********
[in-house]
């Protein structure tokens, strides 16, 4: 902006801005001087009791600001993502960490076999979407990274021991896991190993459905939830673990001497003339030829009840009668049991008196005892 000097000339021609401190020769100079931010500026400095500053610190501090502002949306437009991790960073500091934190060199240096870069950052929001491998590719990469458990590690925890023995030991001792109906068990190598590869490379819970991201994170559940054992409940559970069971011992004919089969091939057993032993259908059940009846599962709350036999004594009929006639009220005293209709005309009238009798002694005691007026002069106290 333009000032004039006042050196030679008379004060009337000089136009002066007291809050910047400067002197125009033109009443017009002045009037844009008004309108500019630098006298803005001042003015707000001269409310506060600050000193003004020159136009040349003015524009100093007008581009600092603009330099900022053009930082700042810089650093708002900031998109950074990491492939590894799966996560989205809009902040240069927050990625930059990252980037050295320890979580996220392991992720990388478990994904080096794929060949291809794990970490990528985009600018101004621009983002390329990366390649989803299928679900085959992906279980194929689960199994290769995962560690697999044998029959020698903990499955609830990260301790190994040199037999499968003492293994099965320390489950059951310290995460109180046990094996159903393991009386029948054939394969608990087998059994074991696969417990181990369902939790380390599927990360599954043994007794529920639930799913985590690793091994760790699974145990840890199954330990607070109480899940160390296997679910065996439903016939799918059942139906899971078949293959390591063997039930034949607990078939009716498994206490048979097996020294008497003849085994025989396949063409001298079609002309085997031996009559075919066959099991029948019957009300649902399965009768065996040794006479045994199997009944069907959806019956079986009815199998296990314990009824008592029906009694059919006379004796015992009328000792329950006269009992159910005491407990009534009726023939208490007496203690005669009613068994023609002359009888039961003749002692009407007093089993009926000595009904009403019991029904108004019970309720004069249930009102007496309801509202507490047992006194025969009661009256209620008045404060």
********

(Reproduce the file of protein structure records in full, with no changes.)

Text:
[in-house]
């Protein structure tokens, strides 16, 4: 902006801005001087009791600001993502960490076999979407990274021991896991190993459905939830673990001497003339030829009840009668049991008196005892 000097000339021609401190020769100079931010500026400095500053610190501090502002949306437009991790960073500091934190060199240096870069950052929001491998590719990469458990590690925890023995030991001792109906068990190598590869490379819970991201994170559940054992409940559970069971011992004919089969091939057993032993259908059940009846599962709350036999004594009929006639009220005293209709005309009238009798002694005691007026002069106290 333009000032004039006042050196030679008379004060009337000089136009002066007291809050910047400067002197125009033109009443017009002045009037844009008004309108500019630098006298803005001042003015707000001269409310506060600050000193003004020159136009040349003015524009100093007008581009600092603009330099900022053009930082700042810089650093708002900031998109950074990491492939590894799966996560989205809009902040240069927050990625930059990252980037050295320890979580996220392991992720990388478990994904080096794929060949291809794990970490990528985009600018101004621009983002390329990366390649989803299928679900085959992906279980194929689960199994290769995962560690697999044998029959020698903990499955609830990260301790190994040199037999499968003492293994099965320390489950059951310290995460109180046990094996159903393991009386029948054939394969608990087998059994074991696969417990181990369902939790380390599927990360599954043994007794529920639930799913985590690793091994760790699974145990840890199954330990607070109480899940160390296997679910065996439903016939799918059942139906899971078949293959390591063997039930034949607990078939009716498994206490048979097996020294008497003849085994025989396949063409001298079609002309085997031996009559075919066959099991029948019957009300649902399965009768065996040794006479045994199997009944069907959806019956079986009815199998296990314990009824008592029906009694059919006379004796015992009328000792329950006269009992159910005491407990009534009726023939208490007496203690005669009613068994023609002359009888039961003749002692009407007093089993009926000595009904009403019991029904108004019970309720004069249930009102007496309801509202507490047992006194025969009661009256209620008045404060």